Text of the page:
Definitions of family relationships for tax legislation . . . . . . . . . . . . . . . . . . . . . . . . . 63 

Definition of spouse . . . . . . . . . . . . . . . . . . . . . . . . . . . . . . . . . . . . . . . . . . . . . . . 64 

Definition of child . . . . . . . . . . . . . . . . . . . . . . . . . . . . . . . . . . . . . . . . . . . . . . . . . 64 

Definition of parent . . . . . . . . . . . . . . . . . . . . . . . . . . . . . . . . . . . . . . . . . . . . . . . . 65 

Definition of ‘relative’ . . . . . . . . . . . . . . . . . . . . . . . . . . . . . . . . . . . . . . . . . . . . . 65 

Medicare Levy Surcharge . . . . . . . . . . . . . . . . . . . . . . . . . . . . . . . . . . . . . . . . . . . . 65 

Fringe Benefits . . . . . . . . . . . . . . . . . . . . . . . . . . . . . . . . . . . . . . . . . . . . . . . . . . . . 66 

Medicare Levy . . . . . . . . . . . . . . . . . . . . . . . . . . . . . . . . . . . . . . . . . . . . . . . . . . . . 67 

Transfer of property at family breakdown—tax implications for same-sex relationships . . . . . . . . . . . . . . . . . . . . . . . . . . . . . . . . . . . . . . . . . . . . . . . . . . . . . 68 

CGT roll-over and family breakdown . . . . . . . . . . . . . . . . . . . . . . . . . . . . . . . . . . . 69 

Application dates of tax legislation amendments . . . . . . . . . . . . . . . . . . . . . . . . . . . . 70 

Part 2—Amendment of market regulation laws . . . . . . . . . . . . . . . . . . . . . . . . . . . . . . 70 

Financial Sector (Shareholdings) Act 1998 . . . . . . . . . . . . . . . . . . . . . . . . . . . . . . . . 70 

Foreign Acquisitions and Takeovers Act 1975 . . . . . . . . . . . . . . . . . . . . . . . . . . . . . . 71 

Insurance Acquisitions and Takeovers Act 1991 . . . . . . . . . . . . . . . . . . . . . . . . . . . . 71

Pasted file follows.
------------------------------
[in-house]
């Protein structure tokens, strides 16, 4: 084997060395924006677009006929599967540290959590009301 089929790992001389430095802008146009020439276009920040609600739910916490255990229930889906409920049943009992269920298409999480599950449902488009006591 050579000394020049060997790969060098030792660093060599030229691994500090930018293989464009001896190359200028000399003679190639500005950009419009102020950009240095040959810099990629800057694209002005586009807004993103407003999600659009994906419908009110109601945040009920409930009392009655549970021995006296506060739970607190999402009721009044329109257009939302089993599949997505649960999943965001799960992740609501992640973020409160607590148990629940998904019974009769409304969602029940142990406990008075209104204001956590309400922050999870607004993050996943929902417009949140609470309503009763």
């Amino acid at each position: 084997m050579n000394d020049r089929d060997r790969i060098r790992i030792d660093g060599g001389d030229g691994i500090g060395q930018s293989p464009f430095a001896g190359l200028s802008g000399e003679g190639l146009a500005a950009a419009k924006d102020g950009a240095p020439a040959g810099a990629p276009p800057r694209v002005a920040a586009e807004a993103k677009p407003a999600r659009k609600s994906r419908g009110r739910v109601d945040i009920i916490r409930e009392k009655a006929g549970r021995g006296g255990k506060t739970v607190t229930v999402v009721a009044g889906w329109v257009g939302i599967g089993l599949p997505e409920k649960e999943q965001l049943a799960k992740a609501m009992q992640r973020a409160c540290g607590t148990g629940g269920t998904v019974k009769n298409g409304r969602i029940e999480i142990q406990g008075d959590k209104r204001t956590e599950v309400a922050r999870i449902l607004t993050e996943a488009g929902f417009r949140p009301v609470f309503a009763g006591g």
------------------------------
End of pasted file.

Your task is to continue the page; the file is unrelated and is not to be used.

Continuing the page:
Life Insurance Act 1995 . . . . . . . . . . . . . . . . . . . . . . . . . . . . . . . . . . . . . . . . . . . . . . 71 

Part 3—Amendment of the Corporations Act 2001 . . . . . . . . . . . . . . . . . . . . . . . . . . . 72 

Schedule 15-Veterans’ Affairs amendments . . . . . . . . . . . . . . . . . . . . . . . . . . . . . . . . 73 

Introduction . . . . . . . . . . . . . . . . . . . . . . . . . . . . . . . . . . . . . . . . . . . . . . . . . . . . . . 73 

Defence Service Homes Act 1918 . . . . . . . . . . . . . . . . . . . . . . . . . . . . . . . . . . . . . . . 73 

Military Rehabilitation and Compensation Act 2004 . . . . . . . . . . . . . . . . . . . . . . . . . 73 

Veterans’ Entitlements Act 1986 . . . . . . . . . . . . . . . . . . . . . . . . . . . . . . . . . . . . . . . 74 

Concluding comment . . . . . . . . . . . . . . . . . . . . . . . . . . . . . . . . . . . . . . . . . . . . . . . . . . . 76 

6 Same-Sex Relationships (Equal Treatment in Commonwealth Laws—General Law Reform) Bill 2008

Same-Sex Relationships (Equal Treatment in Commonwealth Laws— General Law Reform) Bill 2008

Date introduced: 4 September 2008

House: House of Representatives

Portfolio: Attorney-General

Commencement: Various dates as set out in clause 2. Further detail on commencement is provided under the Main Provisions section of the Digest.

Links: The relevant links to the Bill, Explanatory Memorandum and second reading speech can be accessed via BillsNet, which is at http://www.aph.gov.au/bills/. When Bills have been passed they can be found at ComLaw, which is at http://www.comlaw.gov.au/.

Purpose